In the morning, Judith Collins walked us through Disguise, deception and concealment in Jane Eyre. Her inspiration for this topic were the two scenes when Rochester dresses up, first in the charades and then as the gypsy-woman. She says: “it occurred to me that although these were literal disguises, that is, he changed his clothes so that he wouldn’t be recognised, there were other sorts of disguises in the novel.”
|Toby Stephens as Mr Rochester|
Indeed, Judith focused on three levels of disguises employed by Rochester: dressing up physically, covering up his feelings for Jane until he knew they were returned and, most importantly and cunningly, his predicament of being previously married. She made a strong point about Rochester’s disguise being about subverting and distorting the truth or simply lying, as opposed to concealment, which “just” implies not revealing the entire truth, which was more Jane’s case.
|Paul Gretton talking on Wuthering Heights|
The analysis was interspersed with readings of crucial scenes between the novel’s central couple, expertly re-enacted by Group members Kate and Paul (who was evidently practicing for his own talk later that day). Through evoking and analysing these extracts, Judith showed that as their relationship developed and gained momentum, Rochester was removing the layers of his disguise gradually and very carefully. He only came clean to Jane after a confrontation with Mason on the failed wedding day forced him into a corner. Only then did they become equal in terms of knowledge, even if they remained separated morally. Before this happened, in the process of revealing himself, Rochester continually manipulated the information as well as its recipients. He willingly misled Jane into believing that the night fires were caused by Grace Poole (since he’s still covering up the existence of Bertha) or that he was honestly courting Blanche Ingram (since his feelings for Jane are still under disguise).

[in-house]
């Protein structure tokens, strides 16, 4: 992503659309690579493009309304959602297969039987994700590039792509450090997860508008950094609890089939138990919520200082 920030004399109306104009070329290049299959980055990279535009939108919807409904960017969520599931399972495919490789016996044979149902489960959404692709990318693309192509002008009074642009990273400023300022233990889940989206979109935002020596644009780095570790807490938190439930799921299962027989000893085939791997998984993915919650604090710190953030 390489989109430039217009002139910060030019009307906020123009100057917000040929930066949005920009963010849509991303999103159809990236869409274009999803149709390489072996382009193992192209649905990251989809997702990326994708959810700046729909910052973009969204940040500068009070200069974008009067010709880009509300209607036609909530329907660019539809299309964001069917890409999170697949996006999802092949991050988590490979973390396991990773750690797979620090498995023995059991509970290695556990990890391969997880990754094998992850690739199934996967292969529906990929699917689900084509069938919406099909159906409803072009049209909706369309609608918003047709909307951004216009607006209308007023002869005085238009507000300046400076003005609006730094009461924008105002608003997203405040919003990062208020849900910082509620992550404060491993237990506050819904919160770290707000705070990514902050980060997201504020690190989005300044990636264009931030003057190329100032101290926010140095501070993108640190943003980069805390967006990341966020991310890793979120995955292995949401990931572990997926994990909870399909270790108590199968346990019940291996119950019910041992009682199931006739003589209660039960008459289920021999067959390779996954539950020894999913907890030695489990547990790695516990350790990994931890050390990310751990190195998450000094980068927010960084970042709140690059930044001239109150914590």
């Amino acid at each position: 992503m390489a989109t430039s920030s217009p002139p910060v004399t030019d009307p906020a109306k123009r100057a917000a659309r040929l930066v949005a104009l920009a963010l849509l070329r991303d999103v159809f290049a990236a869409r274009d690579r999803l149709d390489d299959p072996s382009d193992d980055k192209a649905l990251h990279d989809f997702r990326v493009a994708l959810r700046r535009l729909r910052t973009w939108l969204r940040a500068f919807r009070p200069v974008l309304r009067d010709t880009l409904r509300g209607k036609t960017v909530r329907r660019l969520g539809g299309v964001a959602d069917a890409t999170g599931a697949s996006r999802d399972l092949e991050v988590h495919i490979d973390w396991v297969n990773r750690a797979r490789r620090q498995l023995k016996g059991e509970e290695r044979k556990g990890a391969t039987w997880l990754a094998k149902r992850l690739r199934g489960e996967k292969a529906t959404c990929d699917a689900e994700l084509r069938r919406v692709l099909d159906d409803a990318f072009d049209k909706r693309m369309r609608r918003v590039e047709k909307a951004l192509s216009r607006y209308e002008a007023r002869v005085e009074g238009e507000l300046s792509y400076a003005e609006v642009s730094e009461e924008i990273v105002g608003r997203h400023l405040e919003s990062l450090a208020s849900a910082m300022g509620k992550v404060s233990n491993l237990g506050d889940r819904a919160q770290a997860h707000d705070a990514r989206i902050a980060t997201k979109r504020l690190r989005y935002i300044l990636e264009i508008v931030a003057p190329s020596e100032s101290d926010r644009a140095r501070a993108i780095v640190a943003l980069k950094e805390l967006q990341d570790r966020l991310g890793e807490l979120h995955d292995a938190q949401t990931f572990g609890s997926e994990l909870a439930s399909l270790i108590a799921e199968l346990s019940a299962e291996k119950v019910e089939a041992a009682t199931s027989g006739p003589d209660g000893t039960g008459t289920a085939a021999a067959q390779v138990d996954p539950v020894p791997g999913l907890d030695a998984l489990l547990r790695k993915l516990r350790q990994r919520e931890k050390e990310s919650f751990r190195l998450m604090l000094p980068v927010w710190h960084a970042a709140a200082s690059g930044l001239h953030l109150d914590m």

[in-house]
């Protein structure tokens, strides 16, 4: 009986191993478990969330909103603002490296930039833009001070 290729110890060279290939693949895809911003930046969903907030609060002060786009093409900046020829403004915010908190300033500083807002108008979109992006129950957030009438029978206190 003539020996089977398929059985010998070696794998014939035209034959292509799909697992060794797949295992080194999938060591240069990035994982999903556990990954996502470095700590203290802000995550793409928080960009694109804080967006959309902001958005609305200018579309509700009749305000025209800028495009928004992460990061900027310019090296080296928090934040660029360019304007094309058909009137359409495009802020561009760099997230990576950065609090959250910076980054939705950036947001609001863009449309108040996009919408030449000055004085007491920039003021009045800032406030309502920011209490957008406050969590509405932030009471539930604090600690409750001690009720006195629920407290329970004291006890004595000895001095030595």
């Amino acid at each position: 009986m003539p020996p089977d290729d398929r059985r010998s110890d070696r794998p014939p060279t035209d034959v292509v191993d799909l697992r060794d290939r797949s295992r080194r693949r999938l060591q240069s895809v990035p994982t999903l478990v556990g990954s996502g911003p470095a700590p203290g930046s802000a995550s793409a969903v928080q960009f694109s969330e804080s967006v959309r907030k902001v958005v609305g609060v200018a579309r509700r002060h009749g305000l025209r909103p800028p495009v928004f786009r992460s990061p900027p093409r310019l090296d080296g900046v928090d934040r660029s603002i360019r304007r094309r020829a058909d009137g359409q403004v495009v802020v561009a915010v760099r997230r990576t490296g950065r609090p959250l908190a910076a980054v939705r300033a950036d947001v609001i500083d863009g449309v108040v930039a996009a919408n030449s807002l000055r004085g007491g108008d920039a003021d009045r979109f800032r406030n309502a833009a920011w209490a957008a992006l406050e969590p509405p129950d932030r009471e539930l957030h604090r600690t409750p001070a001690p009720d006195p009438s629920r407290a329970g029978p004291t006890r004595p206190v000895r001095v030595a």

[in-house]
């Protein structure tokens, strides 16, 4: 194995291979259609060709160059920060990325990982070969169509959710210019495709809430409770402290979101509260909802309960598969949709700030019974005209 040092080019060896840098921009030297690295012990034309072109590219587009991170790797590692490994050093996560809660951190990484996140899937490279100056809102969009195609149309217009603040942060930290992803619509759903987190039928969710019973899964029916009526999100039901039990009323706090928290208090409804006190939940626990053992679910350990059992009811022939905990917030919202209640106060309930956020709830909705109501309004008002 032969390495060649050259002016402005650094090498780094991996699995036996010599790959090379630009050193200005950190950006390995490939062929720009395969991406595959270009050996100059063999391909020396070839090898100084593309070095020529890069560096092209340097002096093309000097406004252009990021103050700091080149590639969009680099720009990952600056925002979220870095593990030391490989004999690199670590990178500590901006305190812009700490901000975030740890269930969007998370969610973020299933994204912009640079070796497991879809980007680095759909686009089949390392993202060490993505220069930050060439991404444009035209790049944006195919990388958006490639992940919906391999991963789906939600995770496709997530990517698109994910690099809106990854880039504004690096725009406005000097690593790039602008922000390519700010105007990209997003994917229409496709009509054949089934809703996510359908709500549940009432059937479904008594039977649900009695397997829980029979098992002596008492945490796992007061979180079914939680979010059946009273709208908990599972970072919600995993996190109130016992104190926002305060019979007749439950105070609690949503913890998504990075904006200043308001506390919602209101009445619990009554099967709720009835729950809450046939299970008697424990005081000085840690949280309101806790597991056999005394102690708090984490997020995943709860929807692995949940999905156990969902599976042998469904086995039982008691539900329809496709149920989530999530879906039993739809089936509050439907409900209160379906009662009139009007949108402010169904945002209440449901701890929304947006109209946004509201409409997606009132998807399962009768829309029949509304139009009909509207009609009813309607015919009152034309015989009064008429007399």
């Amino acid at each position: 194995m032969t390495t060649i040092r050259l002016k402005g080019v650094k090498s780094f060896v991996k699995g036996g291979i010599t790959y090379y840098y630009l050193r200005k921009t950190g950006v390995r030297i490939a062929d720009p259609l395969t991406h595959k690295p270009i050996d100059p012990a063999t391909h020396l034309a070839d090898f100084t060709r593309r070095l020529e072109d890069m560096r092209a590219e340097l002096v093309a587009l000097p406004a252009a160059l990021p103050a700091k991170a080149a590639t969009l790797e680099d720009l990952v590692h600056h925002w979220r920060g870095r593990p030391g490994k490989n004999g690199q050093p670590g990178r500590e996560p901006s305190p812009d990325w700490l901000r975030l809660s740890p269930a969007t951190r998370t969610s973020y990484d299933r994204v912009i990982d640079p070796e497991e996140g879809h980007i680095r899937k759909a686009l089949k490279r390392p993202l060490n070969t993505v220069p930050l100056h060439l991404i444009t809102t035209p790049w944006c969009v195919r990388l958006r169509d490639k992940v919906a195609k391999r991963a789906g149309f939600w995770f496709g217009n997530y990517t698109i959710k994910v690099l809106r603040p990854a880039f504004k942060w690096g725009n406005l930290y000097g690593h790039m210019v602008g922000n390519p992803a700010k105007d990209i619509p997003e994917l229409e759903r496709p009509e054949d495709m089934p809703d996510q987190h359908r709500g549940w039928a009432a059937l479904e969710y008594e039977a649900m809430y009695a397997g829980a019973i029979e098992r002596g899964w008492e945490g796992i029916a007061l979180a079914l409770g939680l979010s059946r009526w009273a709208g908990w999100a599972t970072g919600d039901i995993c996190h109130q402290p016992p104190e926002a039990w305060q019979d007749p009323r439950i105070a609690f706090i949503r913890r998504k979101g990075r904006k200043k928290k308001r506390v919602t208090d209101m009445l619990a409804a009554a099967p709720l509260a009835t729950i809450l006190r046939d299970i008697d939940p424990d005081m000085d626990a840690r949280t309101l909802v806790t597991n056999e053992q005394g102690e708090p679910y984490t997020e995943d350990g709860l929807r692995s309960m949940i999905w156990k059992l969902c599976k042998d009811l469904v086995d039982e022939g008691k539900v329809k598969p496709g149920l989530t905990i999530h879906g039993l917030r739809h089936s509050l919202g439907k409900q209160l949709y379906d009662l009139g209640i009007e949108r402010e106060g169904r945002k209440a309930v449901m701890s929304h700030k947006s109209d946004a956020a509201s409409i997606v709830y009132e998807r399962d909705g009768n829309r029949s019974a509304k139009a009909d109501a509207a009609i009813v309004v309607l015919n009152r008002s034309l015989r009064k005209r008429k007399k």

Even the physical disguise was related to what lay hidden deeper – Rochester attempted to elicit a declaration of love from Jane, but with his elaborate schemes only managed to force her deeper into hiding. Blanche Ingram, even though not the intended target, also ended up confused and misled by his machinations and cryptic communication. As Judith concluded, “although the charades and the gypsy scene are ostensibly physical disguise, during the course of events the reader gains a partial insight into Rochester’s disguised emotions, and also of Rochester’s predicament”.
|Ian McShane as Heathcliff|
After an extended lunch break, we were treated to some more animated readings from Paul Gretton, illustrating his own talk on the subject of Literary themes and sources in Wuthering Heights: The Disruptive Intruder, The Fascinating Baddie, The Star-crossed Lovers, Digging up your Girlfriend ... (as one does) .
|Sir Gawain and the Green Knight|
There is a myriad of other popular topics making an appearance in the novel, including “The Fascinating Baddie” in the vein of Macbeth, Richard III, The Giaour and again Paradise Lost, and the “Star Crossed Lovers”, or illicit love leading to disaster of Romeo and Juliet and Pyramus and Thisbe in Ovid’s Metamorphoses.
Paul has provided us with more background information on his topic. Click here to access the document.